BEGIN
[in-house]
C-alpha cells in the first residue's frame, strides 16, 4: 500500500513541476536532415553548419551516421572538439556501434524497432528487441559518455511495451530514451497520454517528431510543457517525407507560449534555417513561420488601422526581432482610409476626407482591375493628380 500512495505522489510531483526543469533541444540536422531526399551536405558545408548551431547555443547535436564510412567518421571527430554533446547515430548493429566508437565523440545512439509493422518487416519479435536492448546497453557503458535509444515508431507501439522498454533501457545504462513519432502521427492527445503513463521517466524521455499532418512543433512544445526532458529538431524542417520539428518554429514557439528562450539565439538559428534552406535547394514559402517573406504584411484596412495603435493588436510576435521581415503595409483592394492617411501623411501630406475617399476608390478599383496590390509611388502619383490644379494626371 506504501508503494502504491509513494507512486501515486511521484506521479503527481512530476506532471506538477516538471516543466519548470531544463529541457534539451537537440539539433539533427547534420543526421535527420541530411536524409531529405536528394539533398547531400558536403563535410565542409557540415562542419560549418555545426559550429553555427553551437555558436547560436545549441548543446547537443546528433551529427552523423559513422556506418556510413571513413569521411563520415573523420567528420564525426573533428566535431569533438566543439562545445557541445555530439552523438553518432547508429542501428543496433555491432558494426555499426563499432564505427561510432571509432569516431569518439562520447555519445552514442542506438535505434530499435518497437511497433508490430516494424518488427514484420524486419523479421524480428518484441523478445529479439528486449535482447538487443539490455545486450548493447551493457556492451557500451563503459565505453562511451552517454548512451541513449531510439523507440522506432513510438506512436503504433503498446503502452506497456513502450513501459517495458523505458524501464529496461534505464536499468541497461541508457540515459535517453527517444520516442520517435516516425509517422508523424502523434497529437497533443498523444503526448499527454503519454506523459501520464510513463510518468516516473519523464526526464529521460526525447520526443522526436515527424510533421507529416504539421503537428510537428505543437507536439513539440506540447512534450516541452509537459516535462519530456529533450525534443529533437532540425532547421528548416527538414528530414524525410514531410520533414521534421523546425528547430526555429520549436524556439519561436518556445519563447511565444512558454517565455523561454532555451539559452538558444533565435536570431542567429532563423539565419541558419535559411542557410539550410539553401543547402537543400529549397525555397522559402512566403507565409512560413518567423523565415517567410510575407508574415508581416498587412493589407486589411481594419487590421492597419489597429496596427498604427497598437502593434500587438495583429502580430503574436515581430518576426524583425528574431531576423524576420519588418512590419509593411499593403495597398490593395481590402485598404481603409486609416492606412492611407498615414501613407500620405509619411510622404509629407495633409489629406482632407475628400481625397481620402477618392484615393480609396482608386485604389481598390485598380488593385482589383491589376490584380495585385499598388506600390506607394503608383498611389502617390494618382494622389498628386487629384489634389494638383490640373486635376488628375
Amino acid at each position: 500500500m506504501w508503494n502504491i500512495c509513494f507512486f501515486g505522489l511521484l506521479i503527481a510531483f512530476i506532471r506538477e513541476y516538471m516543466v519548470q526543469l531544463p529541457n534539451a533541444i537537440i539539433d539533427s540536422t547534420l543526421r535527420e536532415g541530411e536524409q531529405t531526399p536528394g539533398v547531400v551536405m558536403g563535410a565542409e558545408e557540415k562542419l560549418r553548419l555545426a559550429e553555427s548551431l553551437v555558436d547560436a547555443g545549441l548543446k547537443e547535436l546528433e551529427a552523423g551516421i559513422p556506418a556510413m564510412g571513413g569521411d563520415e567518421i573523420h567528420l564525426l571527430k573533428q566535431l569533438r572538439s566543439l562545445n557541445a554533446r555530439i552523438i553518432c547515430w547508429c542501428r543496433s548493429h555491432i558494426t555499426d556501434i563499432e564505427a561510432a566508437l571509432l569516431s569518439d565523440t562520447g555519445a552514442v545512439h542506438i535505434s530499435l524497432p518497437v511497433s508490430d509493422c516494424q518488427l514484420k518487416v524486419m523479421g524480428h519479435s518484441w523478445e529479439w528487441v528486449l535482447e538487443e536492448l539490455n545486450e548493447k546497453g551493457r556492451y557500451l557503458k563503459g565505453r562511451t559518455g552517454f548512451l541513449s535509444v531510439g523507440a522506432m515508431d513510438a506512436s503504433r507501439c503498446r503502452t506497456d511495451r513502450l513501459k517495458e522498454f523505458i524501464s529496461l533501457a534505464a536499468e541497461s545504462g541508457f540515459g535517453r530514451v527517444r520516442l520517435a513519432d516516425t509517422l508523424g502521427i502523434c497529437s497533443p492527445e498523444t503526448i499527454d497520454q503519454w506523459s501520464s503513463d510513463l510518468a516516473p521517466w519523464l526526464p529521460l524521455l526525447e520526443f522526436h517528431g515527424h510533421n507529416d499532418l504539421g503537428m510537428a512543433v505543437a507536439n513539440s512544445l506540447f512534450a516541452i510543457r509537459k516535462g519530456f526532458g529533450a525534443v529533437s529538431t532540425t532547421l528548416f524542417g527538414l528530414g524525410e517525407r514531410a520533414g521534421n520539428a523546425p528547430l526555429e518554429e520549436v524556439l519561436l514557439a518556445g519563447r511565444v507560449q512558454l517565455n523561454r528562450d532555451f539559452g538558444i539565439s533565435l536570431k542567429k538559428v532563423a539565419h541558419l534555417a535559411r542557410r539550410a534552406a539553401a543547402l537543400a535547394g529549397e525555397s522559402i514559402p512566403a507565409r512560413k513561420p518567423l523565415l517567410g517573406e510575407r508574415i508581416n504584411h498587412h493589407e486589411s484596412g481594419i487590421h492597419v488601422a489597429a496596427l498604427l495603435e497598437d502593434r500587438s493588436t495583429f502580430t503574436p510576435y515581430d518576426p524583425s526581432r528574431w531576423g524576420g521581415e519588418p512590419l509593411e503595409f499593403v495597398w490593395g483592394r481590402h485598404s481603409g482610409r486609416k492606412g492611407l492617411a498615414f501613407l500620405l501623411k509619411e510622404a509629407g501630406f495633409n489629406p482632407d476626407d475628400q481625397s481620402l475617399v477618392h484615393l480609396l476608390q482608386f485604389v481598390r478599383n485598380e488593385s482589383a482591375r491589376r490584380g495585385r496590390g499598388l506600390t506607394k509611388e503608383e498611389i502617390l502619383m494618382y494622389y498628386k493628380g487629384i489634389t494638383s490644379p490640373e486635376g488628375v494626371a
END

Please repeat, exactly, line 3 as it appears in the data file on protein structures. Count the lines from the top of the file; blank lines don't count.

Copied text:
Amino acid at each position: 500500500m506504501w508503494n502504491i500512495c509513494f507512486f501515486g505522489l511521484l506521479i503527481a510531483f512530476i506532471r506538477e513541476y516538471m516543466v519548470q526543469l531544463p529541457n534539451a533541444i537537440i539539433d539533427s540536422t547534420l543526421r535527420e536532415g541530411e536524409q531529405t531526399p536528394g539533398v547531400v551536405m558536403g563535410a565542409e558545408e557540415k562542419l560549418r553548419l555545426a559550429e553555427s548551431l553551437v555558436d547560436a547555443g545549441l548543446k547537443e547535436l546528433e551529427a552523423g551516421i559513422p556506418a556510413m564510412g571513413g569521411d563520415e567518421i573523420h567528420l564525426l571527430k573533428q566535431l569533438r572538439s566543439l562545445n557541445a554533446r555530439i552523438i553518432c547515430w547508429c542501428r543496433s548493429h555491432i558494426t555499426d556501434i563499432e564505427a561510432a566508437l571509432l569516431s569518439d565523440t562520447g555519445a552514442v545512439h542506438i535505434s530499435l524497432p518497437v511497433s508490430d509493422c516494424q518488427l514484420k518487416v524486419m523479421g524480428h519479435s518484441w523478445e529479439w528487441v528486449l535482447e538487443e536492448l539490455n545486450e548493447k546497453g551493457r556492451y557500451l557503458k563503459g565505453r562511451t559518455g552517454f548512451l541513449s535509444v531510439g523507440a522506432m515508431d513510438a506512436s503504433r507501439c503498446r503502452t506497456d511495451r513502450l513501459k517495458e522498454f523505458i524501464s529496461l533501457a534505464a536499468e541497461s545504462g541508457f540515459g535517453r530514451v527517444r520516442l520517435a513519432d516516425t509517422l508523424g502521427i502523434c497529437s497533443p492527445e498523444t503526448i499527454d497520454q503519454w506523459s501520464s503513463d510513463l510518468a516516473p521517466w519523464l526526464p529521460l524521455l526525447e520526443f522526436h517528431g515527424h510533421n507529416d499532418l504539421g503537428m510537428a512543433v505543437a507536439n513539440s512544445l506540447f512534450a516541452i510543457r509537459k516535462g519530456f526532458g529533450a525534443v529533437s529538431t532540425t532547421l528548416f524542417g527538414l528530414g524525410e517525407r514531410a520533414g521534421n520539428a523546425p528547430l526555429e518554429e520549436v524556439l519561436l514557439a518556445g519563447r511565444v507560449q512558454l517565455n523561454r528562450d532555451f539559452g538558444i539565439s533565435l536570431k542567429k538559428v532563423a539565419h541558419l534555417a535559411r542557410r539550410a534552406a539553401a543547402l537543400a535547394g529549397e525555397s522559402i514559402p512566403a507565409r512560413k513561420p518567423l523565415l517567410g517573406e510575407r508574415i508581416n504584411h498587412h493589407e486589411s484596412g481594419i487590421h492597419v488601422a489597429a496596427l498604427l495603435e497598437d502593434r500587438s493588436t495583429f502580430t503574436p510576435y515581430d518576426p524583425s526581432r528574431w531576423g524576420g521581415e519588418p512590419l509593411e503595409f499593403v495597398w490593395g483592394r481590402h485598404s481603409g482610409r486609416k492606412g492611407l492617411a498615414f501613407l500620405l501623411k509619411e510622404a509629407g501630406f495633409n489629406p482632407d476626407d475628400q481625397s481620402l475617399v477618392h484615393l480609396l476608390q482608386f485604389v481598390r478599383n485598380e488593385s482589383a482591375r491589376r490584380g495585385r496590390g499598388l506600390t506607394k509611388e503608383e498611389i502617390l502619383m494618382y494622389y498628386k493628380g487629384i489634389t494638383s490644379p490640373e486635376g488628375v494626371a